We're dancing around a bunch of really good points. Let me pull a Dustin and review.
Mark asserts there's no such thing as an invisible pass.
RK insists there is and that he knows several people who can do one.
Glenn states, quite succinctly, that public performance is key to improving.
Here's someone with nowhere near the knowledge leve of RK, nowhere near the number of shows that Glenn's done, and not enough wisdom to hang with Mark Lewis.
I love difficult sleights. I enjoy discovering them in arcane magic books and practicing them. A truly invisable pass is a reality. You can find RK's DVD on the pass and see the majority of popular technique done sort of insanely well. I've seen Steven Youell and Steve Dobson use passes, in a room full of magicians and fly by every set of staring eyes in the house. Howie Schwartzman is another guy who, standing in front of you will shift the deck with no tells, not one.
For me, that invisible pass grail is hiding in Ultimate Card Secrets. Some guy named Vernon has work in that book. Toss a card on top of his technique and you get a damned smooth passing action.
So, back to review mode:
Some jerk with no bona fides named Kent chirps in and says invisible passes are real and he hasn't seen them?!
Technique, raw and undiluted, in performing situations isn't worth the amount of research and practice I've put into it. Performing for non-magicians I use two passes; Cervon's free-turn, (you can see me do it here, if you want to abuse me)
and I start my Ambitious routine with a Hermann, just like Vernons told me to, via the pages of "Stars of Magic". (If you ever see me do it, the technique is actually out of, "And a Pack of Cards".
Neither of those are invisible. Well, when Bruce Cervon did his pass it was, but I digress.
I've worked a steady magic gig three times in my life. The first two were as a teenager behind the counters of a couple of magic shop. The experience helped. That was so long ago it has little meaning though. Years later I got a gig at a restaurant in Florida. For two nights a week for three years I learned some very, very harsh lessons. (read David Stone's book if you ever even consider working for tips)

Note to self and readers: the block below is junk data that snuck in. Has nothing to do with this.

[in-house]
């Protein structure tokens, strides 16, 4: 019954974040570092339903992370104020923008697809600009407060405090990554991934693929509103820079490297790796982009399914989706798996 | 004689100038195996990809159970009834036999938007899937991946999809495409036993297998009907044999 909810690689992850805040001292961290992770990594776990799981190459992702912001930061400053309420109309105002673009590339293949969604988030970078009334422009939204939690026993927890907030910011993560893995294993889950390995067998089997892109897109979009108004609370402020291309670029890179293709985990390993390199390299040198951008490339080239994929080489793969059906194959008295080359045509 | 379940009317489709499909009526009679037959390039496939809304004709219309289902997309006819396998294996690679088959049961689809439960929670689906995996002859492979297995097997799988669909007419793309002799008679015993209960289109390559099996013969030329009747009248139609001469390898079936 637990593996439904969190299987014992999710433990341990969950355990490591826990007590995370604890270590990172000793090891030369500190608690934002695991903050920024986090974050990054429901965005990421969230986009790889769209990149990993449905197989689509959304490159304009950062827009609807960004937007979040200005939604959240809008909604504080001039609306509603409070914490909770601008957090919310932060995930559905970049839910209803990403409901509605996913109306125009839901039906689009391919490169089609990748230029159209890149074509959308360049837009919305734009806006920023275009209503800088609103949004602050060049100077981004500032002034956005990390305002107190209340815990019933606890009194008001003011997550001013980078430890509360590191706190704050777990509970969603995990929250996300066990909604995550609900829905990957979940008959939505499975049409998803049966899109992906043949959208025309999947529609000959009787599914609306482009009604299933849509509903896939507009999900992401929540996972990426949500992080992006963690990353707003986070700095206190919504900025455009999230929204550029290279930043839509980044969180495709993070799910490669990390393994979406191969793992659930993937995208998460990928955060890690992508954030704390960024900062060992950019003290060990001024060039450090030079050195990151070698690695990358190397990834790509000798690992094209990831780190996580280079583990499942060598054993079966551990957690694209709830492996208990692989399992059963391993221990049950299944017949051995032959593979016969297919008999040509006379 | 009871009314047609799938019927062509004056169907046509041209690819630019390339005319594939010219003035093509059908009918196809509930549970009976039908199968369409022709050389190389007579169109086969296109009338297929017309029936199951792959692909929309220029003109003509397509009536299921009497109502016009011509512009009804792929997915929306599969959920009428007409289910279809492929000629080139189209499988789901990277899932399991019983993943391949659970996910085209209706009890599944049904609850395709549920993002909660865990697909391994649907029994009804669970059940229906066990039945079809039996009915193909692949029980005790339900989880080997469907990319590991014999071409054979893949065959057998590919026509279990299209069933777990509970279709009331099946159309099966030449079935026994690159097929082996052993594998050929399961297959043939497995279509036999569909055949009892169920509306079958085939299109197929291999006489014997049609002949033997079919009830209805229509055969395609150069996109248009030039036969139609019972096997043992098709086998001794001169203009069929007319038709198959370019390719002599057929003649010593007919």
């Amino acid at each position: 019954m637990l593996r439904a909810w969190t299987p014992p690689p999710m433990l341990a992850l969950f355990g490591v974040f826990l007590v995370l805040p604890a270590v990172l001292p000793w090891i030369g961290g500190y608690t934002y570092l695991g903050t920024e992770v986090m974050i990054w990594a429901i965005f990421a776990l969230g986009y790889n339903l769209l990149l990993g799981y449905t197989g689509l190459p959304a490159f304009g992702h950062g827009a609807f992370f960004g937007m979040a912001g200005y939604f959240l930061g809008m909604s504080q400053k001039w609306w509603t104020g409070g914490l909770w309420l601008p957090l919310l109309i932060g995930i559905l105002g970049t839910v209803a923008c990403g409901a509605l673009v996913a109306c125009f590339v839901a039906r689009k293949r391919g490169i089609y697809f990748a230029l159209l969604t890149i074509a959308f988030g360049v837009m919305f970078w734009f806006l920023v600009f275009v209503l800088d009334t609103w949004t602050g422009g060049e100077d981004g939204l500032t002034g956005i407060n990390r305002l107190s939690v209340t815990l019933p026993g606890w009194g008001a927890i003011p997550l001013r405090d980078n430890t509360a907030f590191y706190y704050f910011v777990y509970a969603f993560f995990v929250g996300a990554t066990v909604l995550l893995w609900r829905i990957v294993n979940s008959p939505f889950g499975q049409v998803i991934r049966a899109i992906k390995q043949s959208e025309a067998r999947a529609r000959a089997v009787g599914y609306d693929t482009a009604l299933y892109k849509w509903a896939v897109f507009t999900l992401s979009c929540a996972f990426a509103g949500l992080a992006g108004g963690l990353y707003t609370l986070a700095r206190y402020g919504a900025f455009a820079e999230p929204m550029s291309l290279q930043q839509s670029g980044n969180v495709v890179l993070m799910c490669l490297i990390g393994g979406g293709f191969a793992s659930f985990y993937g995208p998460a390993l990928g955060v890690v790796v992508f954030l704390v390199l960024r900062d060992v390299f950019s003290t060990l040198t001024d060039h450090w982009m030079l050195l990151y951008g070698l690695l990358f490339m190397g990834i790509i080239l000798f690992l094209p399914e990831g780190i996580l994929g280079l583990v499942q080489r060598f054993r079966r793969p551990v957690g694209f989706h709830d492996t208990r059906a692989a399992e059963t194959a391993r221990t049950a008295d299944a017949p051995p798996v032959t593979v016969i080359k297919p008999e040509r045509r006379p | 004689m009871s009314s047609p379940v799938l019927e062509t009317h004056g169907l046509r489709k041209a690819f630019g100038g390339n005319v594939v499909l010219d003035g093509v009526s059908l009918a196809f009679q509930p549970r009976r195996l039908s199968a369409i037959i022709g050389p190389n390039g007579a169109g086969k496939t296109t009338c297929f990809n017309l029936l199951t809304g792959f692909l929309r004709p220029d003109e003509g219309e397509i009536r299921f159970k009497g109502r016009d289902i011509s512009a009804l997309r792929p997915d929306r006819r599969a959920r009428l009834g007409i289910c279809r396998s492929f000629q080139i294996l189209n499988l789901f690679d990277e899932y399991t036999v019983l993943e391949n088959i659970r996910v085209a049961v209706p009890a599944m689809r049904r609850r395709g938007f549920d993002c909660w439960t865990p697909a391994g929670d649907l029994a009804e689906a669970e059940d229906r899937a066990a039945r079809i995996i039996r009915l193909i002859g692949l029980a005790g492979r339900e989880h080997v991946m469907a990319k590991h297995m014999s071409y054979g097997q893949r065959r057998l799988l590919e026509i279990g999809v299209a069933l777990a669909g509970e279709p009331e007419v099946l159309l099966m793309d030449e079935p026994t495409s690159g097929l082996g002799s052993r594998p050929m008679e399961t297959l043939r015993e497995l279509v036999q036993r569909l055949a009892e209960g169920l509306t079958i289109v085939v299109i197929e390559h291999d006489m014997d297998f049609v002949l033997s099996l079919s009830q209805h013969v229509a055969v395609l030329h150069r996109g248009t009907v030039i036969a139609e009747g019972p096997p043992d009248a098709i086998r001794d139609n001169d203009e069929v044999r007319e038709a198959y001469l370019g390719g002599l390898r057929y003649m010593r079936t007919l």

I learned that at tables, no trick should last more than two minutes. Every trick you do must me modular so it can end at several different places. Sleights that don't work every time are of no value. Sleights that aren't 270 degrees proof take a great deal of work to keep in the act.
For those three years I quit doing any reading, cool sleight research or hanging out with other magicians. I was doing the do two nights a week and considered it to be work. From those three years I have a collection of effects, about 45 minutes of material that I can pull out of a single pocket and entertain lay audiences. Nothing, nothing else I've ever done in magic holds a candle to what that one, long-term gig taught me. I could revisit what worked and what didn't with instanateous feedback two nights a week.
Review time again - Kent has no where near Glenn or Mark's time on stage and can probably be completely ignored. Completely, we don't even know why he's wasting your time if you're foolish enough to read this.
I learned smoothly executing the right sleight is important. I don't think it's any less important than any other facet of the art. It's only one facet though. I like to think great magicians consider it important and strive to perfect that part of their performances.
I learned not changing, tone, the speed my hands were traveling or the expression on my face whilst doing the do helped spectators experience real, imperceptable magic.
I learned my act would never be perfect. I would never please every spectator and that sometimes you're doing your schtick in front of [censored].
Sorry to ramble on. I'd like to see Mark Lewis perform live. He would entertain me and fool me. I'd like to hang out with RK and discuss arcane pass variants. I'd like to buy Glenn a beer and later watch him do the cups and balls for a lay audience.
These things will never happen, but a guy can dream.
PS last review point.
El Mystico - attempts to redirect the thread to its intended direction.